Below is the most recent drone footage of the brand new area, which shows the first roof truss being installed:
New Boss on Construction Sites Is a Drone | MIT Technology Review
3D printing has had to overcome plenty of obstacles, including materials, mobility, weather, and height. Slowly, but surely, technology companies are beginning to overcome these challenges. A 400 square foot house was recently printed in concrete on-site, in less than 24 hours and in freezing temperatures. Other companies are working on perfecting 3D printed steel for pedestrian bridges. Height limitations seem to be the hardest problem to solve, however.
Remote sites have extreme challenges, like finding enough staff to work the jobs and being able to get materials to the site. Large mining operations have turned to self-driving dump trucks, like this 320 Ton mega machine, for a few years now. But, Lockheed Martin, a giant in the world of global security and aerospace, has a different solution for remote sites.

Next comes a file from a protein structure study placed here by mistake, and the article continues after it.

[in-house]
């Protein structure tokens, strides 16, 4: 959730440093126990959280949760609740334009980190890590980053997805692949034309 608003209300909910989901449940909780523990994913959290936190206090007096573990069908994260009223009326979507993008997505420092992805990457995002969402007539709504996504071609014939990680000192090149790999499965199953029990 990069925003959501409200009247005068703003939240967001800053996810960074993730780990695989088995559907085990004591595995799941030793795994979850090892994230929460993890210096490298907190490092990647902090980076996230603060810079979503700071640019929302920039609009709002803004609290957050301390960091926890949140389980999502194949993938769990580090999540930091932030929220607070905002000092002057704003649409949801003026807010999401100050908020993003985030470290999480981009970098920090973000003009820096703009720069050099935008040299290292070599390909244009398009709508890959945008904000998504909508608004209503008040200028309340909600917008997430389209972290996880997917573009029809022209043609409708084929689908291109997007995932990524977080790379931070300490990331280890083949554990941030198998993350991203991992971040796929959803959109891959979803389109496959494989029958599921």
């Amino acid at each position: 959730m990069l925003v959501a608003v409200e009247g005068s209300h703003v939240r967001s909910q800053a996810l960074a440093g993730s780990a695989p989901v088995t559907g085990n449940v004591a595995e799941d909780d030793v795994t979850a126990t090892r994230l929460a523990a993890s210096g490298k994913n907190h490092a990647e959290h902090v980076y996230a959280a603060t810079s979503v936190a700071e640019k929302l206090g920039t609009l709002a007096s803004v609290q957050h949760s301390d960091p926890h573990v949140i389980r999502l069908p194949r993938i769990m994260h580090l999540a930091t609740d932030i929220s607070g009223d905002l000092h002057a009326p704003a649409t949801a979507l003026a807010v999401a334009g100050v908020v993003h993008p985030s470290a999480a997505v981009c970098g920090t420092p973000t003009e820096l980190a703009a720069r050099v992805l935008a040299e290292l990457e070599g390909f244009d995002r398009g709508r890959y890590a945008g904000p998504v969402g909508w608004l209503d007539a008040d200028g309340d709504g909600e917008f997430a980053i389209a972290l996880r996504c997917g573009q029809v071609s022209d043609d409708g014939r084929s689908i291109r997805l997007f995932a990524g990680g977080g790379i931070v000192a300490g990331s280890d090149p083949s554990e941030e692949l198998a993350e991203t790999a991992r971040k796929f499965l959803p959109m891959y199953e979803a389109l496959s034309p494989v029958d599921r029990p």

3D printing technology faces major issues when it is required to leave the shelter of a warehouse and step foot on a construction job site. 3D printers are extremely large, heavy, and rely on precise calibration for accuracy. Even the first 3D printed office building in Dubai, which was completed last year, had to actually have its components printed off site and assembled on site. But, Apis Cor, a 3D printing company, believes it has created the technology to print a full structure completely on site.
Road construction is rarely an ideal place for many things. It’s unsafe for workers, it causes traffic issues, and nearby businesses can suffer from it. One more thing can be added to the list, as self-driving cars are also having a hard time navigating construction zones, as well.
In the construction world, 3D printing technology has traditionally focused on buildings and other static structures, like this 3D printed bridge in Madrid, Spain. Not anymore, though, as the world’s first 3D printed excavator was officially unveiled to the attendees at last week’s CONEXPO-CON/AGG 2017 in Las Vegas.